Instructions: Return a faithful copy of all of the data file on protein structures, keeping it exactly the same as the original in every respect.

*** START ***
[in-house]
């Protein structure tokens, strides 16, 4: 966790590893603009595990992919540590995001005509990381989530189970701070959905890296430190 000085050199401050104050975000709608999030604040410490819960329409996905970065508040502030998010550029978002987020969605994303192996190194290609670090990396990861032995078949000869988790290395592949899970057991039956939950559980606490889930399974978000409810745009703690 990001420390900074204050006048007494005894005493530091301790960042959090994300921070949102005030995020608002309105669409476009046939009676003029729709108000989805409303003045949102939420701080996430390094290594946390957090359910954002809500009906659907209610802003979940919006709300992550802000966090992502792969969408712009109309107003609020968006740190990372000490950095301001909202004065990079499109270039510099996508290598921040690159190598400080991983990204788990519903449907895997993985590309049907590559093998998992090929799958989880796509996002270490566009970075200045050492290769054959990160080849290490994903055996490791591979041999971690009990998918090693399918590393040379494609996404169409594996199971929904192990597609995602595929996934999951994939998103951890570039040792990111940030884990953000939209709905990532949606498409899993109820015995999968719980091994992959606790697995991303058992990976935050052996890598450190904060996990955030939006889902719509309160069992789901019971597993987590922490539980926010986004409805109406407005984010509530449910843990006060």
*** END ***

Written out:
[in-house]
């Protein structure tokens, strides 16, 4: 966790590893603009595990992919540590995001005509990381989530189970701070959905890296430190 000085050199401050104050975000709608999030604040410490819960329409996905970065508040502030998010550029978002987020969605994303192996190194290609670090990396990861032995078949000869988790290395592949899970057991039956939950559980606490889930399974978000409810745009703690 990001420390900074204050006048007494005894005493530091301790960042959090994300921070949102005030995020608002309105669409476009046939009676003029729709108000989805409303003045949102939420701080996430390094290594946390957090359910954002809500009906659907209610802003979940919006709300992550802000966090992502792969969408712009109309107003609020968006740190990372000490950095301001909202004065990079499109270039510099996508290598921040690159190598400080991983990204788990519903449907895997993985590309049907590559093998998992090929799958989880796509996002270490566009970075200045050492290769054959990160080849290490994903055996490791591979041999971690009990998918090693399918590393040379494609996404169409594996199971929904192990597609995602595929996934999951994939998103951890570039040792990111940030884990953000939209709905990532949606498409899993109820015995999968719980091994992959606790697995991303058992990976935050052996890598450190904060996990955030939006889902719509309160069992789901019971597993987590922490539980926010986004409805109406407005984010509530449910843990006060």